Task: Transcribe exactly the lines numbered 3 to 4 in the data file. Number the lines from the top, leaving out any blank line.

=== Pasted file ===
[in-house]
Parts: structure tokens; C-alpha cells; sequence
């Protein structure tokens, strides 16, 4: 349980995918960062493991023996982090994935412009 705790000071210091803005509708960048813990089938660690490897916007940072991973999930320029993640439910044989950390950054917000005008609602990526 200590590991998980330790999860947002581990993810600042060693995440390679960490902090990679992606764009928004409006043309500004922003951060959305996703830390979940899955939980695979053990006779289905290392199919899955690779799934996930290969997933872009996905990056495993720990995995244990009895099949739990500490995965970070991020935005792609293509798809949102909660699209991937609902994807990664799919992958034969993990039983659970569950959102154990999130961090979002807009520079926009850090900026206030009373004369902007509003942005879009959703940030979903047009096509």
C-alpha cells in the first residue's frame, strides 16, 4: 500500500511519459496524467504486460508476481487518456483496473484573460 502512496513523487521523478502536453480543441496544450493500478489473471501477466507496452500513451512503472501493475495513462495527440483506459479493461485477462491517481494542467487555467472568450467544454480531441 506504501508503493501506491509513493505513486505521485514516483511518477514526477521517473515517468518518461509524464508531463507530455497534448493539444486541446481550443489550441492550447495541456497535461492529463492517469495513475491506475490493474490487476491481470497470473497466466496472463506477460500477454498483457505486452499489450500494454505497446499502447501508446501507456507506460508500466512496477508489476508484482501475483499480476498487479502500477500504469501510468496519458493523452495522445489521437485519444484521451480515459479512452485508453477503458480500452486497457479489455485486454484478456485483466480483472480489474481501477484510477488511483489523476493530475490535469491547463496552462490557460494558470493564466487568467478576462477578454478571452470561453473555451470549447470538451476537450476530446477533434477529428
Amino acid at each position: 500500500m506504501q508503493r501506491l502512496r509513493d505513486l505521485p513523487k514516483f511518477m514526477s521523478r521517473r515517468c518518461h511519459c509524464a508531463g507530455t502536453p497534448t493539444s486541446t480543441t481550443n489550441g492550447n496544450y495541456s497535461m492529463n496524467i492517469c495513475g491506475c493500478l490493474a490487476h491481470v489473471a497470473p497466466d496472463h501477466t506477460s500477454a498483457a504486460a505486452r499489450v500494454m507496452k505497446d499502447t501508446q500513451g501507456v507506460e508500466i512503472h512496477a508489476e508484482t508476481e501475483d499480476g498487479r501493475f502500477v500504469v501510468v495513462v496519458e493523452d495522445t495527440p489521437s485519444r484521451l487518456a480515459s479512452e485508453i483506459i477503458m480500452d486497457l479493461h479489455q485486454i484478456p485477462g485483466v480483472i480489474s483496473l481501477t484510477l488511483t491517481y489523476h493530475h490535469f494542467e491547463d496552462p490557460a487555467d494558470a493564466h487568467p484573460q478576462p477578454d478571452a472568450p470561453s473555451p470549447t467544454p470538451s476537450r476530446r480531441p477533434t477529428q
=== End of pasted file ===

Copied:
């Protein structure tokens, strides 16, 4: 349980995918960062493991023996982090994935412009 705790000071210091803005509708960048813990089938660690490897916007940072991973999930320029993640439910044989950390950054917000005008609602990526 200590590991998980330790999860947002581990993810600042060693995440390679960490902090990679992606764009928004409006043309500004922003951060959305996703830390979940899955939980695979053990006779289905290392199919899955690779799934996930290969997933872009996905990056495993720990995995244990009895099949739990500490995965970070991020935005792609293509798809949102909660699209991937609902994807990664799919992958034969993990039983659970569950959102154990999130961090979002807009520079926009850090900026206030009373004369902007509003942005879009959703940030979903047009096509």
C-alpha cells in the first residue's frame, strides 16, 4: 500500500511519459496524467504486460508476481487518456483496473484573460 502512496513523487521523478502536453480543441496544450493500478489473471501477466507496452500513451512503472501493475495513462495527440483506459479493461485477462491517481494542467487555467472568450467544454480531441 506504501508503493501506491509513493505513486505521485514516483511518477514526477521517473515517468518518461509524464508531463507530455497534448493539444486541446481550443489550441492550447495541456497535461492529463492517469495513475491506475490493474490487476491481470497470473497466466496472463506477460500477454498483457505486452499489450500494454505497446499502447501508446501507456507506460508500466512496477508489476508484482501475483499480476498487479502500477500504469501510468496519458493523452495522445489521437485519444484521451480515459479512452485508453477503458480500452486497457479489455485486454484478456485483466480483472480489474481501477484510477488511483489523476493530475490535469491547463496552462490557460494558470493564466487568467478576462477578454478571452470561453473555451470549447470538451476537450476530446477533434477529428